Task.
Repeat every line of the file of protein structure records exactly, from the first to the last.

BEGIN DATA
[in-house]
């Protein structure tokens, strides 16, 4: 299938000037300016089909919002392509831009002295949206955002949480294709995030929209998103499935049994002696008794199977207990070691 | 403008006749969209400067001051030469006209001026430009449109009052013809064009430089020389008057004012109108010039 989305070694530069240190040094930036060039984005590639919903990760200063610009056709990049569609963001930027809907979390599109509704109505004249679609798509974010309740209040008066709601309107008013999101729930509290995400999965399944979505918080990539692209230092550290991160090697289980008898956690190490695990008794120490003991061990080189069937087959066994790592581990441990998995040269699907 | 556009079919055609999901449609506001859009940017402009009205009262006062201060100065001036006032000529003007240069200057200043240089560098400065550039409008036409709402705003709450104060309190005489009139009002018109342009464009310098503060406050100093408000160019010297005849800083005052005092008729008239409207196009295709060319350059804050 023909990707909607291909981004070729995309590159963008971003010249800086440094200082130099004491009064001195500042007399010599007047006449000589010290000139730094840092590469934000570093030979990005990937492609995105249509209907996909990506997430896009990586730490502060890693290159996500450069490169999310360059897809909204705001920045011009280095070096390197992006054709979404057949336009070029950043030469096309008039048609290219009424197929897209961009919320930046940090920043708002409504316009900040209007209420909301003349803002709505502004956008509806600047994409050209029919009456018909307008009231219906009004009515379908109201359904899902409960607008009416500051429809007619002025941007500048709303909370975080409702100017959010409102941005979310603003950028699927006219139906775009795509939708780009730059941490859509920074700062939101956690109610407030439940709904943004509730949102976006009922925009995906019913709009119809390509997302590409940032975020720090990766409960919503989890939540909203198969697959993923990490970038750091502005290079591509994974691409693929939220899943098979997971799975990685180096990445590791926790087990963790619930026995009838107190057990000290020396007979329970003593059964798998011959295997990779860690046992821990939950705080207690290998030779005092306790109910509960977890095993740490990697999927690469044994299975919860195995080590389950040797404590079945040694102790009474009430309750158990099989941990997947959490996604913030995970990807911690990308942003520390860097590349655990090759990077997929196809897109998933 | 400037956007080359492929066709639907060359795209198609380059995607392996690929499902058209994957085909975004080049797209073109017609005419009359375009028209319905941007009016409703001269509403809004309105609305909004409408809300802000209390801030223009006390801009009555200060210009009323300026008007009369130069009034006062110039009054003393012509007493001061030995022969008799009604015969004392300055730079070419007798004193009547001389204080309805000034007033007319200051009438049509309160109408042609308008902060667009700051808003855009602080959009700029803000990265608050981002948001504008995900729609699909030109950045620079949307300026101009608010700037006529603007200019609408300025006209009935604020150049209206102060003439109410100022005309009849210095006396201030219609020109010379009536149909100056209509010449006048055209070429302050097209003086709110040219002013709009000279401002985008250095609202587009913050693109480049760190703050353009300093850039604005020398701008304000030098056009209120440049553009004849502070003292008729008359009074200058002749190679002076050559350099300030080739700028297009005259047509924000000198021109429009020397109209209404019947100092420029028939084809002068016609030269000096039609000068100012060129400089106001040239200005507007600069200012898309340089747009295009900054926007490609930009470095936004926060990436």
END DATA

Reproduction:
[in-house]
């Protein structure tokens, strides 16, 4: 299938000037300016089909919002392509831009002295949206955002949480294709995030929209998103499935049994002696008794199977207990070691 | 403008006749969209400067001051030469006209001026430009449109009052013809064009430089020389008057004012109108010039 989305070694530069240190040094930036060039984005590639919903990760200063610009056709990049569609963001930027809907979390599109509704109505004249679609798509974010309740209040008066709601309107008013999101729930509290995400999965399944979505918080990539692209230092550290991160090697289980008898956690190490695990008794120490003991061990080189069937087959066994790592581990441990998995040269699907 | 556009079919055609999901449609506001859009940017402009009205009262006062201060100065001036006032000529003007240069200057200043240089560098400065550039409008036409709402705003709450104060309190005489009139009002018109342009464009310098503060406050100093408000160019010297005849800083005052005092008729008239409207196009295709060319350059804050 023909990707909607291909981004070729995309590159963008971003010249800086440094200082130099004491009064001195500042007399010599007047006449000589010290000139730094840092590469934000570093030979990005990937492609995105249509209907996909990506997430896009990586730490502060890693290159996500450069490169999310360059897809909204705001920045011009280095070096390197992006054709979404057949336009070029950043030469096309008039048609290219009424197929897209961009919320930046940090920043708002409504316009900040209007209420909301003349803002709505502004956008509806600047994409050209029919009456018909307008009231219906009004009515379908109201359904899902409960607008009416500051429809007619002025941007500048709303909370975080409702100017959010409102941005979310603003950028699927006219139906775009795509939708780009730059941490859509920074700062939101956690109610407030439940709904943004509730949102976006009922925009995906019913709009119809390509997302590409940032975020720090990766409960919503989890939540909203198969697959993923990490970038750091502005290079591509994974691409693929939220899943098979997971799975990685180096990445590791926790087990963790619930026995009838107190057990000290020396007979329970003593059964798998011959295997990779860690046992821990939950705080207690290998030779005092306790109910509960977890095993740490990697999927690469044994299975919860195995080590389950040797404590079945040694102790009474009430309750158990099989941990997947959490996604913030995970990807911690990308942003520390860097590349655990090759990077997929196809897109998933 | 400037956007080359492929066709639907060359795209198609380059995607392996690929499902058209994957085909975004080049797209073109017609005419009359375009028209319905941007009016409703001269509403809004309105609305909004409408809300802000209390801030223009006390801009009555200060210009009323300026008007009369130069009034006062110039009054003393012509007493001061030995022969008799009604015969004392300055730079070419007798004193009547001389204080309805000034007033007319200051009438049509309160109408042609308008902060667009700051808003855009602080959009700029803000990265608050981002948001504008995900729609699909030109950045620079949307300026101009608010700037006529603007200019609408300025006209009935604020150049209206102060003439109410100022005309009849210095006396201030219609020109010379009536149909100056209509010449006048055209070429302050097209003086709110040219002013709009000279401002985008250095609202587009913050693109480049760190703050353009300093850039604005020398701008304000030098056009209120440049553009004849502070003292008729008359009074200058002749190679002076050559350099300030080739700028297009005259047509924000000198021109429009020397109209209404019947100092420029028939084809002068016609030269000096039609000068100012060129400089106001040239200005507007600069200012898309340089747009295009900054926007490609930009470095936004926060990436």